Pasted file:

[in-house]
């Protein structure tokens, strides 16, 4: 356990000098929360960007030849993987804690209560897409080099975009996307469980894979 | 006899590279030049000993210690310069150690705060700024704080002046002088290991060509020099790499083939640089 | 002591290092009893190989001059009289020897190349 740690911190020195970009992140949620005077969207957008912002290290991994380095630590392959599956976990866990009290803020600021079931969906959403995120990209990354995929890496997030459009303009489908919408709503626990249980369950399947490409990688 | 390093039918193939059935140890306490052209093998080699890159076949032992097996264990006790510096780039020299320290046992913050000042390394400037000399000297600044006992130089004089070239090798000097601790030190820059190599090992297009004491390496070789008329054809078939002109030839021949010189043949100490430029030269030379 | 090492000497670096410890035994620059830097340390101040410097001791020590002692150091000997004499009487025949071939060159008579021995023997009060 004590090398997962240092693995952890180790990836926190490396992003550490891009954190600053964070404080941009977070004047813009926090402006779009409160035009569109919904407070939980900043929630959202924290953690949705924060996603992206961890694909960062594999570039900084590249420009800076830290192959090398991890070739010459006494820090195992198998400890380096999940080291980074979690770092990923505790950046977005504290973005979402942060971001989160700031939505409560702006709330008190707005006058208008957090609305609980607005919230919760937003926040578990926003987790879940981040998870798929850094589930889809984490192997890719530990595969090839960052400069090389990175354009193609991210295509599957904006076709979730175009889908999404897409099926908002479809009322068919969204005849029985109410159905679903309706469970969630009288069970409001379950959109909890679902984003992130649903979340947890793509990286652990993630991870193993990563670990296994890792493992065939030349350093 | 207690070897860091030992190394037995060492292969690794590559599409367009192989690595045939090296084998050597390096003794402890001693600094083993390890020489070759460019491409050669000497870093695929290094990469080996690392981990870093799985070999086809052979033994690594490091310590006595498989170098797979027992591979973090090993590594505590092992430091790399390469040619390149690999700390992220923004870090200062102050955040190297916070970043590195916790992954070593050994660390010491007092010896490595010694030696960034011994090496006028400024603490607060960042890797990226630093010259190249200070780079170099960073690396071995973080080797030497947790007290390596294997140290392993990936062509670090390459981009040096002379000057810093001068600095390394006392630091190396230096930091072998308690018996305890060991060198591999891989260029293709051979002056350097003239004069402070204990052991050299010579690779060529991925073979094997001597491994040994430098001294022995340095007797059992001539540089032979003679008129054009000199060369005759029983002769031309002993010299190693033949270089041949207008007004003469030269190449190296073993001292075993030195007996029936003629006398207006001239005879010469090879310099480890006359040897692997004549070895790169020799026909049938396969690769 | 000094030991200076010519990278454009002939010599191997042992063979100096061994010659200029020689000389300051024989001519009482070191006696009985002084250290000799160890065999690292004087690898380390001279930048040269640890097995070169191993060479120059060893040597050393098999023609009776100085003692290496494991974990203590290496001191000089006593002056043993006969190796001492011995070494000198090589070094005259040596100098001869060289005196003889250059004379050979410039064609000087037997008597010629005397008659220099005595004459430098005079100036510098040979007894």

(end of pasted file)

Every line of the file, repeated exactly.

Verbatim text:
[in-house]
């Protein structure tokens, strides 16, 4: 356990000098929360960007030849993987804690209560897409080099975009996307469980894979 | 006899590279030049000993210690310069150690705060700024704080002046002088290991060509020099790499083939640089 | 002591290092009893190989001059009289020897190349 740690911190020195970009992140949620005077969207957008912002290290991994380095630590392959599956976990866990009290803020600021079931969906959403995120990209990354995929890496997030459009303009489908919408709503626990249980369950399947490409990688 | 390093039918193939059935140890306490052209093998080699890159076949032992097996264990006790510096780039020299320290046992913050000042390394400037000399000297600044006992130089004089070239090798000097601790030190820059190599090992297009004491390496070789008329054809078939002109030839021949010189043949100490430029030269030379 | 090492000497670096410890035994620059830097340390101040410097001791020590002692150091000997004499009487025949071939060159008579021995023997009060 004590090398997962240092693995952890180790990836926190490396992003550490891009954190600053964070404080941009977070004047813009926090402006779009409160035009569109919904407070939980900043929630959202924290953690949705924060996603992206961890694909960062594999570039900084590249420009800076830290192959090398991890070739010459006494820090195992198998400890380096999940080291980074979690770092990923505790950046977005504290973005979402942060971001989160700031939505409560702006709330008190707005006058208008957090609305609980607005919230919760937003926040578990926003987790879940981040998870798929850094589930889809984490192997890719530990595969090839960052400069090389990175354009193609991210295509599957904006076709979730175009889908999404897409099926908002479809009322068919969204005849029985109410159905679903309706469970969630009288069970409001379950959109909890679902984003992130649903979340947890793509990286652990993630991870193993990563670990296994890792493992065939030349350093 | 207690070897860091030992190394037995060492292969690794590559599409367009192989690595045939090296084998050597390096003794402890001693600094083993390890020489070759460019491409050669000497870093695929290094990469080996690392981990870093799985070999086809052979033994690594490091310590006595498989170098797979027992591979973090090993590594505590092992430091790399390469040619390149690999700390992220923004870090200062102050955040190297916070970043590195916790992954070593050994660390010491007092010896490595010694030696960034011994090496006028400024603490607060960042890797990226630093010259190249200070780079170099960073690396071995973080080797030497947790007290390596294997140290392993990936062509670090390459981009040096002379000057810093001068600095390394006392630091190396230096930091072998308690018996305890060991060198591999891989260029293709051979002056350097003239004069402070204990052991050299010579690779060529991925073979094997001597491994040994430098001294022995340095007797059992001539540089032979003679008129054009000199060369005759029983002769031309002993010299190693033949270089041949207008007004003469030269190449190296073993001292075993030195007996029936003629006398207006001239005879010469090879310099480890006359040897692997004549070895790169020799026909049938396969690769 | 000094030991200076010519990278454009002939010599191997042992063979100096061994010659200029020689000389300051024989001519009482070191006696009985002084250290000799160890065999690292004087690898380390001279930048040269640890097995070169191993060479120059060893040597050393098999023609009776100085003692290496494991974990203590290496001191000089006593002056043993006969190796001492011995070494000198090589070094005259040596100098001869060289005196003889250059004379050979410039064609000087037997008597010629005397008659220099005595004459430098005079100036510098040979007894």